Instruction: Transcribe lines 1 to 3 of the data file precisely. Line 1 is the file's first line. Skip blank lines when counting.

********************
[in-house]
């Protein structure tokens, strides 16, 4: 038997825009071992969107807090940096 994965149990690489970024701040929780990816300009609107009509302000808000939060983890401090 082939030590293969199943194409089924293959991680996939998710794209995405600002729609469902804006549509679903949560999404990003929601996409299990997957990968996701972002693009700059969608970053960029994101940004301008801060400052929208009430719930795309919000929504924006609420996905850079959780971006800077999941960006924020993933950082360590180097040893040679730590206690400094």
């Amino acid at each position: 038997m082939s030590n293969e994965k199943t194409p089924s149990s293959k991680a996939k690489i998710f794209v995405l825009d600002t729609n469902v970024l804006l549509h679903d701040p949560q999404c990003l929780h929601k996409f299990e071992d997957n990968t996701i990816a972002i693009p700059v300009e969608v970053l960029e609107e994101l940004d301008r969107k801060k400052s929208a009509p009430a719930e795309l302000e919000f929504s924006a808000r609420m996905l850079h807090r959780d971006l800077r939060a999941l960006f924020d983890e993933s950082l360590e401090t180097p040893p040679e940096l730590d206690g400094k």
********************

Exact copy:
[in-house]
């Protein structure tokens, strides 16, 4: 038997825009071992969107807090940096 994965149990690489970024701040929780990816300009609107009509302000808000939060983890401090 082939030590293969199943194409089924293959991680996939998710794209995405600002729609469902804006549509679903949560999404990003929601996409299990997957990968996701972002693009700059969608970053960029994101940004301008801060400052929208009430719930795309919000929504924006609420996905850079959780971006800077999941960006924020993933950082360590180097040893040679730590206690400094």
């Amino acid at each position: 038997m082939s030590n293969e994965k199943t194409p089924s149990s293959k991680a996939k690489i998710f794209v995405l825009d600002t729609n469902v970024l804006l549509h679903d701040p949560q999404c990003l929780h929601k996409f299990e071992d997957n990968t996701i990816a972002i693009p700059v300009e969608v970053l960029e609107e994101l940004d301008r969107k801060k400052s929208a009509p009430a719930e795309l302000e919000f929504s924006a808000r609420m996905l850079h807090r959780d971006l800077r939060a999941l960006f924020d983890e993933s950082l360590e401090t180097p040893p040679e940096l730590d206690g400094k």